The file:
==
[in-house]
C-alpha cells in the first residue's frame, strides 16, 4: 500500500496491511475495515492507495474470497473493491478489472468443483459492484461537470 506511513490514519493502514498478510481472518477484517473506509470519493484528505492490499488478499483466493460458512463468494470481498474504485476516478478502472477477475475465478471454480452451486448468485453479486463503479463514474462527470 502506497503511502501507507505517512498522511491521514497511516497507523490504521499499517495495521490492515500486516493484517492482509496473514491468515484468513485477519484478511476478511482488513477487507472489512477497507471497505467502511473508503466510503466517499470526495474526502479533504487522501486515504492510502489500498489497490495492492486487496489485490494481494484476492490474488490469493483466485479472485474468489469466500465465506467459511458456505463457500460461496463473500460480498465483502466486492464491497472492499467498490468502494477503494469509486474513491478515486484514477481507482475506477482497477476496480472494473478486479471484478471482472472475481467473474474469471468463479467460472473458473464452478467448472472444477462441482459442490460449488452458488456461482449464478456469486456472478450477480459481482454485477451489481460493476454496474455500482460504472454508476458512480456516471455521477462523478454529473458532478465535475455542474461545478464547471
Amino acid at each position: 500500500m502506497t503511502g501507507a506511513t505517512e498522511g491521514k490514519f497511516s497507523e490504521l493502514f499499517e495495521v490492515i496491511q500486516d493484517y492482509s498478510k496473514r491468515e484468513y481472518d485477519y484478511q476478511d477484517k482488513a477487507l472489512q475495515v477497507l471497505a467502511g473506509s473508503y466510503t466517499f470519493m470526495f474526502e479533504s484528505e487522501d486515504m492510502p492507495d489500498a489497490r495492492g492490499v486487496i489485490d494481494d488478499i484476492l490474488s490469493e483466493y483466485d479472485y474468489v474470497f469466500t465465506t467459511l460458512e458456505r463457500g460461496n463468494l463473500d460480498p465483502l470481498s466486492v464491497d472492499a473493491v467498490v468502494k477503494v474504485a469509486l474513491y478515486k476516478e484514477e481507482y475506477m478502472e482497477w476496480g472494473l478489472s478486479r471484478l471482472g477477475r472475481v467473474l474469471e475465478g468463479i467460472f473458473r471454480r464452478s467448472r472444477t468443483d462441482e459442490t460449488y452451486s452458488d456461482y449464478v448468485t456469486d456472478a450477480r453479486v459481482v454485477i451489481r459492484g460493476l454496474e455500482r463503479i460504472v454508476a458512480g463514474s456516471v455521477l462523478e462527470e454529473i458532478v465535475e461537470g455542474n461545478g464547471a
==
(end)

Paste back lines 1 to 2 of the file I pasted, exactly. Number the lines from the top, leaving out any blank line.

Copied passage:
[in-house]
C-alpha cells in the first residue's frame, strides 16, 4: 500500500496491511475495515492507495474470497473493491478489472468443483459492484461537470 506511513490514519493502514498478510481472518477484517473506509470519493484528505492490499488478499483466493460458512463468494470481498474504485476516478478502472477477475475465478471454480452451486448468485453479486463503479463514474462527470 502506497503511502501507507505517512498522511491521514497511516497507523490504521499499517495495521490492515500486516493484517492482509496473514491468515484468513485477519484478511476478511482488513477487507472489512477497507471497505467502511473508503466510503466517499470526495474526502479533504487522501486515504492510502489500498489497490495492492486487496489485490494481494484476492490474488490469493483466485479472485474468489469466500465465506467459511458456505463457500460461496463473500460480498465483502466486492464491497472492499467498490468502494477503494469509486474513491478515486484514477481507482475506477482497477476496480472494473478486479471484478471482472472475481467473474474469471468463479467460472473458473464452478467448472472444477462441482459442490460449488452458488456461482449464478456469486456472478450477480459481482454485477451489481460493476454496474455500482460504472454508476458512480456516471455521477462523478454529473458532478465535475455542474461545478464547471